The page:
On Saturday, a friend and I attended the "Durham Rising" event, a celebration that marked the end of a long downtown revitalization project involving realigned streets, brick sidewalks and public squares, new trees and decorative streetlamps, and a general hope that downtown Durham is on its way to becoming hip and vital.
As part of the festival, the city officially unveiled an enormous bronze sculpture of a bull, our city's mascot (we're the Bull City, home of the Durham Bulls, etc.).
"What a handsome bull," I thought, filled with beer garden-induced civic pride. And then the man in the blue shirt stepped aside, revealing the bull's bullish attributes.
Sure, I know it's totally juvenile to note just how anatomically correct our bull is, but how could you not? I wasn't the only one noting, believe me. There were plenty of snickers and shy pointing.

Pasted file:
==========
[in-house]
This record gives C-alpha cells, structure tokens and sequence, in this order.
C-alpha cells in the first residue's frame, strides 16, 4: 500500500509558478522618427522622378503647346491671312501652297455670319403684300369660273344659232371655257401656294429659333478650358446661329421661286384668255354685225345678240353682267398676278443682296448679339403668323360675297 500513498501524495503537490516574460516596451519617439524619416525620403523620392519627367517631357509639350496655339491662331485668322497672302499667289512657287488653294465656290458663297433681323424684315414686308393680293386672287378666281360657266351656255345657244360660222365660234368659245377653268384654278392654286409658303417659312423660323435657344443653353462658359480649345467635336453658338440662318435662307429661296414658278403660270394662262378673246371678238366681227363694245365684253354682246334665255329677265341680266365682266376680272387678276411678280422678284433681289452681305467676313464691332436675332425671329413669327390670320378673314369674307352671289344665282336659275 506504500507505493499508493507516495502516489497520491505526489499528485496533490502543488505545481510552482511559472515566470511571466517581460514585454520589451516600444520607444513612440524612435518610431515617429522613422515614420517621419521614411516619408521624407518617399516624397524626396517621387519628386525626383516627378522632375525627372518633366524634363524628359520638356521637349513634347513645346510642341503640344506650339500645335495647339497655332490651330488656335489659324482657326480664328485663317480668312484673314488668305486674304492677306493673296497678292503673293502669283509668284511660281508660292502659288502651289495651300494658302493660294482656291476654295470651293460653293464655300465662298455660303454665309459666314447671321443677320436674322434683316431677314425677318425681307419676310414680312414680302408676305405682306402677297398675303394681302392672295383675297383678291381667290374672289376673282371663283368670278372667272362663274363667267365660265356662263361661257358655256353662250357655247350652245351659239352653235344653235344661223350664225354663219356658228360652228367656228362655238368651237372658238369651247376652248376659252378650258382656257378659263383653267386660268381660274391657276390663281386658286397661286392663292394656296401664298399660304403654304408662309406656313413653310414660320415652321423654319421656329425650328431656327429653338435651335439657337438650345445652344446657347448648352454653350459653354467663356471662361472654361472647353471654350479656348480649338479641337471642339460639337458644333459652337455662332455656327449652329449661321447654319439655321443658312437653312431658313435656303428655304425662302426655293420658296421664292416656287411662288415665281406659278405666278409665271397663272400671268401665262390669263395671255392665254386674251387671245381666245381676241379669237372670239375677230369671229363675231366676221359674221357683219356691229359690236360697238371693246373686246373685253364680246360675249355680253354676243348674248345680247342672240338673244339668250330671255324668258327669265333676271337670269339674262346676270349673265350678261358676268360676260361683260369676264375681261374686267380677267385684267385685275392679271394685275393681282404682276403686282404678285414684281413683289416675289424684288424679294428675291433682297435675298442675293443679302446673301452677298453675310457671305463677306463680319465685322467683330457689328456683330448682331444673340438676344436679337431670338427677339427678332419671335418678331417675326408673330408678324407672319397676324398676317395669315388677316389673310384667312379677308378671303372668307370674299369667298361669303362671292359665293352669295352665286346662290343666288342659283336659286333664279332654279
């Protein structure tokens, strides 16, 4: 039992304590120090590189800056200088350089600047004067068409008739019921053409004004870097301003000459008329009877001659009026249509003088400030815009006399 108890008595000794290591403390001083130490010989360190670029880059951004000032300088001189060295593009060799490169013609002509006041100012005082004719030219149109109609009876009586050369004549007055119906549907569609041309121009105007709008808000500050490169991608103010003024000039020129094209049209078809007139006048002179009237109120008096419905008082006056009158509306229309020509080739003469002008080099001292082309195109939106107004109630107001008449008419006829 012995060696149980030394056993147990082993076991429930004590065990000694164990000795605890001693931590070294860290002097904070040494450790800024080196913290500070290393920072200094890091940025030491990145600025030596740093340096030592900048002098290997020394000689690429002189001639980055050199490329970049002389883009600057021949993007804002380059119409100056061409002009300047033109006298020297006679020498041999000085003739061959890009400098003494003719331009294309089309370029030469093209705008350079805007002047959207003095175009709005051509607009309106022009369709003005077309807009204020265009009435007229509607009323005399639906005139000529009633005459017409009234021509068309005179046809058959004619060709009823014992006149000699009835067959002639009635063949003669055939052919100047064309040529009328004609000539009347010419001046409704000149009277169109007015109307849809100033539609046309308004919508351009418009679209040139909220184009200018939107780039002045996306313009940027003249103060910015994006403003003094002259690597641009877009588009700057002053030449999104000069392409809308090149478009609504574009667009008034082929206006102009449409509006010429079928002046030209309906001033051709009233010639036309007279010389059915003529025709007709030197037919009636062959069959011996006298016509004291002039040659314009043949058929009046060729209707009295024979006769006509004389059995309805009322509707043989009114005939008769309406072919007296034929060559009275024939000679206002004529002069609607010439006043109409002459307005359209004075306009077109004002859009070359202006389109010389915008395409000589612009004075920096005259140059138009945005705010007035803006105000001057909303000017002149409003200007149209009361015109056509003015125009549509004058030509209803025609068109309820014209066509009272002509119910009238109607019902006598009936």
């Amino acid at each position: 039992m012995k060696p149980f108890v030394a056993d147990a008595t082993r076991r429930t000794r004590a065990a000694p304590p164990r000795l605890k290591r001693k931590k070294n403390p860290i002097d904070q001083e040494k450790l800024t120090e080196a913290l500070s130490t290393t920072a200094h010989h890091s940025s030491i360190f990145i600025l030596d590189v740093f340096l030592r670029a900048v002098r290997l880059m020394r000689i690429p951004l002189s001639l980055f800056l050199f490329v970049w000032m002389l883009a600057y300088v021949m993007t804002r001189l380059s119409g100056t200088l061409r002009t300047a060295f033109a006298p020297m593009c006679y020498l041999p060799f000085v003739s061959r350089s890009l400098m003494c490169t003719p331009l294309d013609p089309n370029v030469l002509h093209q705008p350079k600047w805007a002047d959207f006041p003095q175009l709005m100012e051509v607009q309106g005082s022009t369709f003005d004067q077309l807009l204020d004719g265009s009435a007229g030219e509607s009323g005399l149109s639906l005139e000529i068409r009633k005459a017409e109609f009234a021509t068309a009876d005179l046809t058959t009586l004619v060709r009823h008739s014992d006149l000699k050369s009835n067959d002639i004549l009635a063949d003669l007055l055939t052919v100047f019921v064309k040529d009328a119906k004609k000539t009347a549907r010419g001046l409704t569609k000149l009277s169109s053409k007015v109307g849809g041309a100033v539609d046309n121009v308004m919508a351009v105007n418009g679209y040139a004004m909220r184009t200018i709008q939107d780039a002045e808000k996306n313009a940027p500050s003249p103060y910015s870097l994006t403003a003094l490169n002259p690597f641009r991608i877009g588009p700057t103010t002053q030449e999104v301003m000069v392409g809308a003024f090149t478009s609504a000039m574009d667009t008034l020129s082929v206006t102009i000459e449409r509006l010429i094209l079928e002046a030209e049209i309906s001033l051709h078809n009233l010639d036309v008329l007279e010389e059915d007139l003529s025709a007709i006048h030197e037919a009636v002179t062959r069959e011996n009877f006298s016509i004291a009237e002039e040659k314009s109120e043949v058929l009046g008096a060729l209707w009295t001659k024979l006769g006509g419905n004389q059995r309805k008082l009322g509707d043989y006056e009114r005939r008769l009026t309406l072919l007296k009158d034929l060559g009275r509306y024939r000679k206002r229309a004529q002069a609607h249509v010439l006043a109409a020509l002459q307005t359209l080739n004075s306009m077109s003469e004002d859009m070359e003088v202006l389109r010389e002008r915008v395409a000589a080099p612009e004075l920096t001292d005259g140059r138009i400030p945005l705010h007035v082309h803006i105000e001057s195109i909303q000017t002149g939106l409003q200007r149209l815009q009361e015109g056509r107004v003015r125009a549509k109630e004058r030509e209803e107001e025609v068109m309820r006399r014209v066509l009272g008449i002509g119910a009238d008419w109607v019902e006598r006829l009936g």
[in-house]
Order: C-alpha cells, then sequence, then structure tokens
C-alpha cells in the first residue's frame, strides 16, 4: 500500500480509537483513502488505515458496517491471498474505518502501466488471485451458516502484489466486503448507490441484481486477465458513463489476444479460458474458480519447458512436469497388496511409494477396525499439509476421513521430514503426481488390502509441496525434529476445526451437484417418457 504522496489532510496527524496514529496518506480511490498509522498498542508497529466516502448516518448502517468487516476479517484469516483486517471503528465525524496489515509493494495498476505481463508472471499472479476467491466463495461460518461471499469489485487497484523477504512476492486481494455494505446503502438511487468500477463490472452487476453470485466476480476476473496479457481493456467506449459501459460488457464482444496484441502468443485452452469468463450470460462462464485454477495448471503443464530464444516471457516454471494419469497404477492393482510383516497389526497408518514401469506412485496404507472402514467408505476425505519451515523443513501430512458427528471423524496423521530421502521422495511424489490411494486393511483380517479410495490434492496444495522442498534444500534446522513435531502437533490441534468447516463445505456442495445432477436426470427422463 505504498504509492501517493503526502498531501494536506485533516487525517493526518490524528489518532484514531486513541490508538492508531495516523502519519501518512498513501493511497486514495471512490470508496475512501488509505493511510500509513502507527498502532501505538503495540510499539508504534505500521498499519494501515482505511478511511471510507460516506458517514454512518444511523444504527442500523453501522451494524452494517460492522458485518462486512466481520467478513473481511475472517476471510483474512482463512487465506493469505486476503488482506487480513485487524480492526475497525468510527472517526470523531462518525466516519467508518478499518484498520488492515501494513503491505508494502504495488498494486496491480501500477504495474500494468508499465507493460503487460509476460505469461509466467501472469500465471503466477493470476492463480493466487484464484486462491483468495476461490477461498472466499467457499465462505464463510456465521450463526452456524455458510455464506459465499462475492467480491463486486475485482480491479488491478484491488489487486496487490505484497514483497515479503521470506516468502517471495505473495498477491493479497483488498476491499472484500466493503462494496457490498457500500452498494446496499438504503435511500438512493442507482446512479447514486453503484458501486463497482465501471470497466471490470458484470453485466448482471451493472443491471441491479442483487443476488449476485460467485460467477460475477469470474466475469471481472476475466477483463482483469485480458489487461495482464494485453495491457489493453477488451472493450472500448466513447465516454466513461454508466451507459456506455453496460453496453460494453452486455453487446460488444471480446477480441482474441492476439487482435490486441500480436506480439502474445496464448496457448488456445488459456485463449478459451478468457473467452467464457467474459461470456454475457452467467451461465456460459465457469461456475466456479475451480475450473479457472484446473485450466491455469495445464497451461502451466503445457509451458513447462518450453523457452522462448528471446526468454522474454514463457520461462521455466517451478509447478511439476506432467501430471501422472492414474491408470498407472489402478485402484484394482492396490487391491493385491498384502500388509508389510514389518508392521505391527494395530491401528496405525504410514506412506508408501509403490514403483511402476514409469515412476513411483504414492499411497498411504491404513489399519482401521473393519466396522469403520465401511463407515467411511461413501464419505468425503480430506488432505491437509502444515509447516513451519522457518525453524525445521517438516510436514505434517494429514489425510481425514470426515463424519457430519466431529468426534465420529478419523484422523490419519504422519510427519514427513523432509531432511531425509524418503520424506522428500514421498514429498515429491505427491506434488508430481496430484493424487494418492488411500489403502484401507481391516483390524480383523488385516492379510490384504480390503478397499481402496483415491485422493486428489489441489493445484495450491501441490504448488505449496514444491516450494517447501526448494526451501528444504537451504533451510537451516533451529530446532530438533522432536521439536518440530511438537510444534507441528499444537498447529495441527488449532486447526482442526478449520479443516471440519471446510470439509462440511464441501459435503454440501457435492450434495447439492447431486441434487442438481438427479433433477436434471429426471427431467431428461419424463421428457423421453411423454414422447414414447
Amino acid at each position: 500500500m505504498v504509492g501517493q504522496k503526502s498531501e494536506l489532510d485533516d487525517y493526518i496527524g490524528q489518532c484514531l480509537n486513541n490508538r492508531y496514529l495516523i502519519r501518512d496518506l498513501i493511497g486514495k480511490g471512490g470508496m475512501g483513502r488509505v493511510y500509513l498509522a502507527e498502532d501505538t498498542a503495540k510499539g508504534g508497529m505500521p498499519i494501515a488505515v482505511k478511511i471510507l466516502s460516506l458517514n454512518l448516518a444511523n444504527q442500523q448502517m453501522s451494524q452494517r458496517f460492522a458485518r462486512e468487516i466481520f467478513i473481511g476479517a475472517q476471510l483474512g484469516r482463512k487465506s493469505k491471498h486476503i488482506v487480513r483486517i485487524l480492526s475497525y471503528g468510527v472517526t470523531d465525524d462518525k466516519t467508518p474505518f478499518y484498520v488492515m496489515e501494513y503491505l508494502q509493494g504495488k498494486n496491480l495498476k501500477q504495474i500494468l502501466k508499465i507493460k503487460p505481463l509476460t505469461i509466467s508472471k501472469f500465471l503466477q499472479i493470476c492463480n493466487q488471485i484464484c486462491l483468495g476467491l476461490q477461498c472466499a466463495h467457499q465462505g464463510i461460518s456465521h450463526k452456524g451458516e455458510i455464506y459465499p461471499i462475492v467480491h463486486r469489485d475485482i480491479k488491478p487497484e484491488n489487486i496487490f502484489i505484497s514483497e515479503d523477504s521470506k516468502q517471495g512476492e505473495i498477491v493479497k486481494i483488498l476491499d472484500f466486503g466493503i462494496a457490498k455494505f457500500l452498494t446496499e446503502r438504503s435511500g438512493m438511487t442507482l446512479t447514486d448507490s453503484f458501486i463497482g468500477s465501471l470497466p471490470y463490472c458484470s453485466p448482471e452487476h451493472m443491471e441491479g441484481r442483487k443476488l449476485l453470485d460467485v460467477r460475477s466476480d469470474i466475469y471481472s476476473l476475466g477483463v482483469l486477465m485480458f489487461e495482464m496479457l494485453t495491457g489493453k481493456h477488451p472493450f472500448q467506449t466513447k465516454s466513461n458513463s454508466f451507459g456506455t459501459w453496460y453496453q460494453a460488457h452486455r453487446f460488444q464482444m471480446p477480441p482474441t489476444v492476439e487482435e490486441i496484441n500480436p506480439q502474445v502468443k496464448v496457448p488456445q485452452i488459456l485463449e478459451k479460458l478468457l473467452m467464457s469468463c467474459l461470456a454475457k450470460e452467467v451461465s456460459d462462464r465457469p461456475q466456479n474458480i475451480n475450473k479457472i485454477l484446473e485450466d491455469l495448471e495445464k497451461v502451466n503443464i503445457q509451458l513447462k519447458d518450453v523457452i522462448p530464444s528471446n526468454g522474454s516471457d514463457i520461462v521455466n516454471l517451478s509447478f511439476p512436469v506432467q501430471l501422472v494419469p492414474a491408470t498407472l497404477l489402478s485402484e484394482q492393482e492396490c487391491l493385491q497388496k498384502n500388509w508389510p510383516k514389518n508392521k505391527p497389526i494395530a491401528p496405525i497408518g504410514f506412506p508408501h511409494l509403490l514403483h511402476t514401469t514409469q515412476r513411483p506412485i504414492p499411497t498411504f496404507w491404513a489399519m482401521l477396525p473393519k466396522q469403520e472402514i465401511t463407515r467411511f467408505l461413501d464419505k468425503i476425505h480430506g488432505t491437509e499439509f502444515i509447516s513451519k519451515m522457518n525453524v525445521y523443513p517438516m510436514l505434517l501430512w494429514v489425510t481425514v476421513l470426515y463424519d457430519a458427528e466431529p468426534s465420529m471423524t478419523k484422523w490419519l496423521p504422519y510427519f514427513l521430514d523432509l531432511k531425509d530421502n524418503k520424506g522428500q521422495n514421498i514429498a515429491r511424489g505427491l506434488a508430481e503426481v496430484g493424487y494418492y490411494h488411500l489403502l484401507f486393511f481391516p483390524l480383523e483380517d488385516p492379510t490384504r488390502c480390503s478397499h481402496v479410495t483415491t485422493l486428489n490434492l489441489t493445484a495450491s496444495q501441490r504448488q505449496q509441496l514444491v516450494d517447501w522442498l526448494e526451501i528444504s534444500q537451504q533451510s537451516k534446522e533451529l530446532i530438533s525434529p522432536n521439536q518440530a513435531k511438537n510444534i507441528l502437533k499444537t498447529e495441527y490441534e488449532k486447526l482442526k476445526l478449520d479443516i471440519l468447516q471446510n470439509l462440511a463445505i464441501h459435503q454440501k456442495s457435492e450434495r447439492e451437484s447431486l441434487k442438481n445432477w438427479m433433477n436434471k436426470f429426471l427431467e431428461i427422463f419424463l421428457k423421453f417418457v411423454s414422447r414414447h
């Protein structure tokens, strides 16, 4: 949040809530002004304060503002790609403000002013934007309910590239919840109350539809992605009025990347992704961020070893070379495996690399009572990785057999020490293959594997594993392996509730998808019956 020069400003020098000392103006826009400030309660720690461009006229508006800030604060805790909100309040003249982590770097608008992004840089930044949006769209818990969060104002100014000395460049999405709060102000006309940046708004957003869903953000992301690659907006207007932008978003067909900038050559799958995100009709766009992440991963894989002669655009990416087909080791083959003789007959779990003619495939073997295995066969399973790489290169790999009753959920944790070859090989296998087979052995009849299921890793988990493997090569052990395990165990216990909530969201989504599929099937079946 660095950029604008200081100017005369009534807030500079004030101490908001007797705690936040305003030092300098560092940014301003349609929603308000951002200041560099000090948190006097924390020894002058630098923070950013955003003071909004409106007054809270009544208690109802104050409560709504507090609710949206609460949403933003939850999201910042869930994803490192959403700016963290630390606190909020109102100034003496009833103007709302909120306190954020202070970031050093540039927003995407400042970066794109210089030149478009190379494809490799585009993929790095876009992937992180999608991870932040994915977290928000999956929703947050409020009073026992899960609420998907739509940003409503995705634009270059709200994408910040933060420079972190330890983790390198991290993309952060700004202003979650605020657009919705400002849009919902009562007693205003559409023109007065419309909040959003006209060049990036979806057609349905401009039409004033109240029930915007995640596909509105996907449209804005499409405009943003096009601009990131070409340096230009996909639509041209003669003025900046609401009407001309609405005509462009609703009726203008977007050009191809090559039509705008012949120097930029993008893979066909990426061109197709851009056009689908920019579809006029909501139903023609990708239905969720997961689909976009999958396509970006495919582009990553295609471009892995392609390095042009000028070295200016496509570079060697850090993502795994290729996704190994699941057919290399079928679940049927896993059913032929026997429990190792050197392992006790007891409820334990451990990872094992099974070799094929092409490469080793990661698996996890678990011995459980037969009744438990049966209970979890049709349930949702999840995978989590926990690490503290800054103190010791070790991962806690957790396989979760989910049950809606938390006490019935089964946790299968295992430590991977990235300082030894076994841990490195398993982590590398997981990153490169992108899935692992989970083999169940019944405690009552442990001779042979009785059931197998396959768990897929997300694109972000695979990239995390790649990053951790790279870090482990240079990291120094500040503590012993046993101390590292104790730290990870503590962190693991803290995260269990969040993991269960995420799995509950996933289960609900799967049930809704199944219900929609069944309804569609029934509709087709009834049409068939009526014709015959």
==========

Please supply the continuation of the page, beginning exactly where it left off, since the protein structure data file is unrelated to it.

But when I got done having a chuckle, I couldn't help but feel warmly toward my oft-maligned city. In a region where public art is derided as a waste of money, and anything more risky than a bronze acorn draws outraged criticism (heh hem, like Raleigh's snub of renowned Spanish sculptor Plensa), it took, well, balls to embrace this sculpture as the city's icon. And if there was ever a city that thought of itself as ballsy, it's New York, and even its famed Wall Street bull can't compare.